Two of early film’s most popular, influential and important pieces are a little hard to watch now. These are films that cannot just be written off. They are, after all, integral pieces in telling the history of film. They also happen to have racist elements.
The Jazz Singer features Al Jolson performing in blackface, something that was part of his regular routine. It would be easy to ignore the film for this fact, if it weren’t for the significance of the climactic scene and the whole film. The man in blackface is singing on screen in the first talking picture, one that would very quickly lead to a seismic shift in the world of film.
The Birth of a Nation is even more egregious, so profoundly racist in its portrayal of African Americans and the KKK that it caused great controversy when released. But it also just happens to be the biggest blockbuster film up to that point in movie history, and also a landmark film in terms of complexity and directorial/narrative structure.
Both of these films, particularly The Birth of the Nation, clearly contain elements, or even whole plots, that would be unacceptable today. But they can’t just be written off or ignored, in large part because of how important they are to the history of film. On anyone’s chart of film’s most important points, these two films would stand out as bold, huge events.
Because these are such important films, they aren’t ignored, censored or swept under the rug. And as a result of that, meaningful discussions about the racial elements of the film are always ongoing. We’ve continued to look at these films and have learned a lot about our history and our culture.
And that is how we should look at all classic films, unedited and unapologetic, discussing and learning from them. If we can do it with The Jazz Singer and The Birth of a Nation, we can do it with all other classic films as well.
That is the optimal way to handle it, as any classic film fan knows it’s hard to avoid unpleasantness of the past. Blackface was once hugely popular as a performance style in the United States, and that’s not even including the common practice of white men playing Asian stereotypes in early films. Classic films with racist and sexist elements are all over the place, with examples and instances too numerous to name. If we remove these elements, what are we really removing? Only the opportunity to understand, learn and discuss.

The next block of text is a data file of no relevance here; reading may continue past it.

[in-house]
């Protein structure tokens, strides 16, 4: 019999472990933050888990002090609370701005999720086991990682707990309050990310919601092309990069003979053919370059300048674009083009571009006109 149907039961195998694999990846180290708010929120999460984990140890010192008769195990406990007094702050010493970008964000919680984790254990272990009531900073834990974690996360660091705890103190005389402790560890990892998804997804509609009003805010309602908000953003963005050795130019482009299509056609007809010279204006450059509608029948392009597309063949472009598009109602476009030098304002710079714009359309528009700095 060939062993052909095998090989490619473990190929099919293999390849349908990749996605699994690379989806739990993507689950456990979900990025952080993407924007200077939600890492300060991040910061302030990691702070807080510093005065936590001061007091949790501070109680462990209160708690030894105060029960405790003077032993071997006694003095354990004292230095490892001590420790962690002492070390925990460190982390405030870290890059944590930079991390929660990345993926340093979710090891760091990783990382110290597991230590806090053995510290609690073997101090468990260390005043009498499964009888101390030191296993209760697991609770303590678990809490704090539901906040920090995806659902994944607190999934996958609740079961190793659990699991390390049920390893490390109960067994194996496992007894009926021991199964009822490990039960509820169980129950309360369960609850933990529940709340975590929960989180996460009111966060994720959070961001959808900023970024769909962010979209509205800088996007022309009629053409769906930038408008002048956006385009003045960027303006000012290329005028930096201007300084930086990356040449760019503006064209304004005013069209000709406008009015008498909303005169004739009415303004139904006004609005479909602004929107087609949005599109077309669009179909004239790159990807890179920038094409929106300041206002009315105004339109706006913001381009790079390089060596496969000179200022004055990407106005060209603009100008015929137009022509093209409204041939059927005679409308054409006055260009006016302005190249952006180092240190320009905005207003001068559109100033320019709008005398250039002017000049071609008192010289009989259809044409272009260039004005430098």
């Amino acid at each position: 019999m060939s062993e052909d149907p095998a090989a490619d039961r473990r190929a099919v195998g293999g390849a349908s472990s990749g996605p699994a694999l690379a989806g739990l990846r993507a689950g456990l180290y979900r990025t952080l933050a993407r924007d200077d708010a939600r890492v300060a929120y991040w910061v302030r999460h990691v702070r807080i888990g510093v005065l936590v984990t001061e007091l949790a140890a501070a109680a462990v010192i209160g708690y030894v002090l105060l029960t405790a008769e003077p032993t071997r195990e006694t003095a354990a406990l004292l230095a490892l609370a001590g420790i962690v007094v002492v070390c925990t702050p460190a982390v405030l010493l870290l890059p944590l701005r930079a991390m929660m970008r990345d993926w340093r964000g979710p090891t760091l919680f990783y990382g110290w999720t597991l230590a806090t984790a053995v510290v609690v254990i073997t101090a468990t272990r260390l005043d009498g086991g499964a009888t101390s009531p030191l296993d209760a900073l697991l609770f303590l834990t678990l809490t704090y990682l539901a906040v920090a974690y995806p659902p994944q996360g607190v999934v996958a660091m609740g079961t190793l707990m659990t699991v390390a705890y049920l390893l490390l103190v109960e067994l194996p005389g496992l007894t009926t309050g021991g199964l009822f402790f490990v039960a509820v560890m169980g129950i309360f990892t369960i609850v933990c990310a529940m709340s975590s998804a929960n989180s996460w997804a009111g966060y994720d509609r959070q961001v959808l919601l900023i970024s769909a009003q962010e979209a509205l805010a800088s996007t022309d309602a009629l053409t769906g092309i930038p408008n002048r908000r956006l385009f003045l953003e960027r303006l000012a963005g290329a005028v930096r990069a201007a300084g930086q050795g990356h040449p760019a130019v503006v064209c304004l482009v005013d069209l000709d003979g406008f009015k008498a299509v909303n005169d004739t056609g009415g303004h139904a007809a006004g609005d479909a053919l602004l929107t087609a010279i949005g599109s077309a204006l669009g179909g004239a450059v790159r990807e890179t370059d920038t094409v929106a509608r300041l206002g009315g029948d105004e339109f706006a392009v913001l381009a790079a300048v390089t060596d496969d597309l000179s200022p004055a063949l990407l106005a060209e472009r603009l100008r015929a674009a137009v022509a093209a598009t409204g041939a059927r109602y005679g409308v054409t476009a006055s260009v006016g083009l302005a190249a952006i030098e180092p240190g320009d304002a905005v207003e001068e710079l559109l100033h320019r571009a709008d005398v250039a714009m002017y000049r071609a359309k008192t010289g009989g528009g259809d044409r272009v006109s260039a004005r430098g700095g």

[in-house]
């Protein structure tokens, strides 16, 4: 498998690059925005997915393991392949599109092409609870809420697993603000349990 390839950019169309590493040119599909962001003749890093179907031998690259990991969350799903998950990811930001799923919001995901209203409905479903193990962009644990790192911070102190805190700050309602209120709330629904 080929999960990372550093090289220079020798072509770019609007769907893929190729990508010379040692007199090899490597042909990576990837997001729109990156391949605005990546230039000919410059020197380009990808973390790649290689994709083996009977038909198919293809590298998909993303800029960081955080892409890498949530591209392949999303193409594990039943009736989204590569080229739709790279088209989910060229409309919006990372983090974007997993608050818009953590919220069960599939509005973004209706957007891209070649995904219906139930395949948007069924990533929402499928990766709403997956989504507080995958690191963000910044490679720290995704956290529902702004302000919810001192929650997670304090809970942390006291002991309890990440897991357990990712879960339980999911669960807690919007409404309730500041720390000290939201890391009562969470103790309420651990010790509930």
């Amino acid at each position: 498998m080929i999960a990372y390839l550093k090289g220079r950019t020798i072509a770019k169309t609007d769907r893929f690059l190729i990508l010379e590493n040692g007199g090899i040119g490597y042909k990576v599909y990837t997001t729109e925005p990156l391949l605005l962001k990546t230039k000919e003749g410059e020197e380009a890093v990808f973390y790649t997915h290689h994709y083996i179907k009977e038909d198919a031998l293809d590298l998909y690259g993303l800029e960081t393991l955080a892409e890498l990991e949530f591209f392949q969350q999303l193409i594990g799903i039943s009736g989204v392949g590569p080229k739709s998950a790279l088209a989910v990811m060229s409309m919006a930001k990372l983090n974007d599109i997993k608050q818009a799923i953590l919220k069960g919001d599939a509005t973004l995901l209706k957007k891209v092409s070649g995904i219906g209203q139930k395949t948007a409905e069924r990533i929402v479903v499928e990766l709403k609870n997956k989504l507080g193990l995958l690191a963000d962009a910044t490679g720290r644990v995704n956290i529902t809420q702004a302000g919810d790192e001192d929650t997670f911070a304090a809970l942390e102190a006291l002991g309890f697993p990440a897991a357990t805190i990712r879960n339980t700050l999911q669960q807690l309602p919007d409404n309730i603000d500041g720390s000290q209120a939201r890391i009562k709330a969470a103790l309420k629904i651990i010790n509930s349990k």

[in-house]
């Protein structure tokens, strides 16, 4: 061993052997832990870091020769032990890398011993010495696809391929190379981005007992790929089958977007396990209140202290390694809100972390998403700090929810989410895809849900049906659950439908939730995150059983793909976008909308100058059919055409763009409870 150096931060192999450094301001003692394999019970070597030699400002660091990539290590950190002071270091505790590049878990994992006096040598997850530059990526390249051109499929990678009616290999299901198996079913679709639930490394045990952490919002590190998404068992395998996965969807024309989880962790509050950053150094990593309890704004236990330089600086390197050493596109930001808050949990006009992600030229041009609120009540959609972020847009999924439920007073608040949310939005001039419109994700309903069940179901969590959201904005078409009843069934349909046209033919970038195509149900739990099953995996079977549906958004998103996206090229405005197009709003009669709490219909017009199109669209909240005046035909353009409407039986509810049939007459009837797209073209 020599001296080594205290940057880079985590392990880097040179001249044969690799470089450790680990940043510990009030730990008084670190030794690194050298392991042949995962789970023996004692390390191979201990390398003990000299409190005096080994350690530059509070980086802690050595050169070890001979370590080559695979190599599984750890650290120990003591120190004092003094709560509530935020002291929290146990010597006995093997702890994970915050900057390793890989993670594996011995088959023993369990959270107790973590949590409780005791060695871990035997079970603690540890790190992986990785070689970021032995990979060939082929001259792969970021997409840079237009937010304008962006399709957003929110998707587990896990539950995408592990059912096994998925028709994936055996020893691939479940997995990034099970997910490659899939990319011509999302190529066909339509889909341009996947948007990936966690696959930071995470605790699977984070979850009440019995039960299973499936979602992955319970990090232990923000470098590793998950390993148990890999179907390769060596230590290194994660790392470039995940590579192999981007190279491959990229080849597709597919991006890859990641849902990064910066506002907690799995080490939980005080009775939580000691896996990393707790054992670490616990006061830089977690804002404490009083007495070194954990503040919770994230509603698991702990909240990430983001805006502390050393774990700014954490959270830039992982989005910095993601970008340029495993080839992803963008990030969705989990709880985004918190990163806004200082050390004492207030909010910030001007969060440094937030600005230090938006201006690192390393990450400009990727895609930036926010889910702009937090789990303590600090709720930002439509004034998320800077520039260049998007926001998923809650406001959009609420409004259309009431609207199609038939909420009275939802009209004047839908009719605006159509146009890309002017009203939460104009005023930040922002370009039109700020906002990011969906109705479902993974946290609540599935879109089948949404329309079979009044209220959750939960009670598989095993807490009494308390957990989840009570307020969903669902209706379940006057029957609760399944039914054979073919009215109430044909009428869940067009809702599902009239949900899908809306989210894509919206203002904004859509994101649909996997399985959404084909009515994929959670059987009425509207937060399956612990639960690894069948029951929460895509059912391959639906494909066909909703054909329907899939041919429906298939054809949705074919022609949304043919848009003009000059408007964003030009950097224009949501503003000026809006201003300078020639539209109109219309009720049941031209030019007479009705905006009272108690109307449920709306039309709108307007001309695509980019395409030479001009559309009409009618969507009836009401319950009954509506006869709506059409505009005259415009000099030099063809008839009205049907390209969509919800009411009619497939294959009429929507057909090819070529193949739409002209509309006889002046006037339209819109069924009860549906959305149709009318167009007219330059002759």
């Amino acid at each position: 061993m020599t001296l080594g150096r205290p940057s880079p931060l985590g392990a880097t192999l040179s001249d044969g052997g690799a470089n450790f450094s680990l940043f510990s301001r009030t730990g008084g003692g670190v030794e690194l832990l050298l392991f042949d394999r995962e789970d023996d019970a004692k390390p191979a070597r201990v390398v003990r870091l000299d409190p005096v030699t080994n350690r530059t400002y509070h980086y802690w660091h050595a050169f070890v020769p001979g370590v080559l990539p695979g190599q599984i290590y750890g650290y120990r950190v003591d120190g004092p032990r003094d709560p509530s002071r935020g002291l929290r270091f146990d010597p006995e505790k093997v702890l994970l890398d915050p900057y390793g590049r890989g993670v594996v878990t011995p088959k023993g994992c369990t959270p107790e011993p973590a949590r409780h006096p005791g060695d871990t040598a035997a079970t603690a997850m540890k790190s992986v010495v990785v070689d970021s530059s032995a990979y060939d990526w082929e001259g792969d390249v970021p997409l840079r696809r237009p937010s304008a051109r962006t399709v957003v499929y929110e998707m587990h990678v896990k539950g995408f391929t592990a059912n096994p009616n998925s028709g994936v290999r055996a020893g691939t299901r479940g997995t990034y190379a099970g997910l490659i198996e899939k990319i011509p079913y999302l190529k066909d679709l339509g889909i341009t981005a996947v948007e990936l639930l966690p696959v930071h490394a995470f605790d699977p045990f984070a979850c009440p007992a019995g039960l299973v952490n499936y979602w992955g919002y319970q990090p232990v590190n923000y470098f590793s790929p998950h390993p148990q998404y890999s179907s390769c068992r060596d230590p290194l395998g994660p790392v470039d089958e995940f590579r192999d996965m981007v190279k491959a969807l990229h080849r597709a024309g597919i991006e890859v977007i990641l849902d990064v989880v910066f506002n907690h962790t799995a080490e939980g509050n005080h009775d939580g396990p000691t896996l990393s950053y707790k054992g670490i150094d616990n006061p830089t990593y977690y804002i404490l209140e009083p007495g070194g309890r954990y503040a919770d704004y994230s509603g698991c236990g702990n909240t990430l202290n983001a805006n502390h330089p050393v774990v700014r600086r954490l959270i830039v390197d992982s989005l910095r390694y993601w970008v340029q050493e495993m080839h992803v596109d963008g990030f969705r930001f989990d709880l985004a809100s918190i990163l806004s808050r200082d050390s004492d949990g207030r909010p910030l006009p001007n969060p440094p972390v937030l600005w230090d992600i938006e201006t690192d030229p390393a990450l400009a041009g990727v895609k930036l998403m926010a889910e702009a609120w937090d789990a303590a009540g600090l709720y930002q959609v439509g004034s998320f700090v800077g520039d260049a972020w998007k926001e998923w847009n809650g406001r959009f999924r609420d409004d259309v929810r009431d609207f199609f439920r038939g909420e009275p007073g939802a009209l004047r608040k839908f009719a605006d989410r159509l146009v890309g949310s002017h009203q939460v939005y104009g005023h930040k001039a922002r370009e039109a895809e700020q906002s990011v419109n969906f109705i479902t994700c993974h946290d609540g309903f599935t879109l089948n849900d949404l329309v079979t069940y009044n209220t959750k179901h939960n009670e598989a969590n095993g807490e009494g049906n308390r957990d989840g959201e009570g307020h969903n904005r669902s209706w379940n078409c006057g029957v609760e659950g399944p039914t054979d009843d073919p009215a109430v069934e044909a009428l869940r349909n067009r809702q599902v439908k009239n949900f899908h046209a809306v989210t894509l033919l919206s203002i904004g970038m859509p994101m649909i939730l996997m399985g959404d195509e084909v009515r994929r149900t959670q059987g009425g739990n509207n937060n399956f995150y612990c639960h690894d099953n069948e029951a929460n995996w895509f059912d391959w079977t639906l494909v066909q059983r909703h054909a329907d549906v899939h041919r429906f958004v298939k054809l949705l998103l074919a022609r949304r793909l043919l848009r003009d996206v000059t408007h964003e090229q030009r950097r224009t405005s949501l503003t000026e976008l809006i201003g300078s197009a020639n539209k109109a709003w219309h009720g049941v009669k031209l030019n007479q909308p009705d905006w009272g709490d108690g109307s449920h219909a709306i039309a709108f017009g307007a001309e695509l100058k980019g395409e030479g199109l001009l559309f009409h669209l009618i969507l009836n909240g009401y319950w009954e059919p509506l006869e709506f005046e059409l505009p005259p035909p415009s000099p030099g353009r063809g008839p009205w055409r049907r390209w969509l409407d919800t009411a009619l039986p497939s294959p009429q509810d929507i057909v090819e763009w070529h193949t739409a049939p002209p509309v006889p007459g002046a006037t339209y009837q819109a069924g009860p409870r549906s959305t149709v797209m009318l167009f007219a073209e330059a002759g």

Editing out blackface from film, for example, tries to erase what was a strangely mainstream and common practice for a number of decades. It’s jarring and shocking to see to see Bing Crosby saunter out in blackface in Holiday Inn and other films, but trying to act like it didn’t happen doesn’t help us understand why it happened.
It’s easy to romanticize and idealize the past. In fact, most film blogs such as this one are guilty of that to a certain extent. But not all things were better then. The truth of the matter is that African Americans, women, Asians, Italians, Jews and all other kinds of groups were often portrayed horribly and offensively in films of yesteryear. And while it’s especially horrible to see now, erasing these ugly parts does not fix anything. It erases a look at an unfortunately all too true part of our history.
Films are, after all, more than just entertainment. They are a cultural scrapbook, a time capsule of who we are, who we were and where we came from. That includes not only the good things and the beautiful things, but the ugly and shameful things as well. Those awful things tell an important story too, of how far we’ve come and grown.
Much like our own world history, we can’t only choose to remember the good parts of our film history. That doesn’t tell the whole story.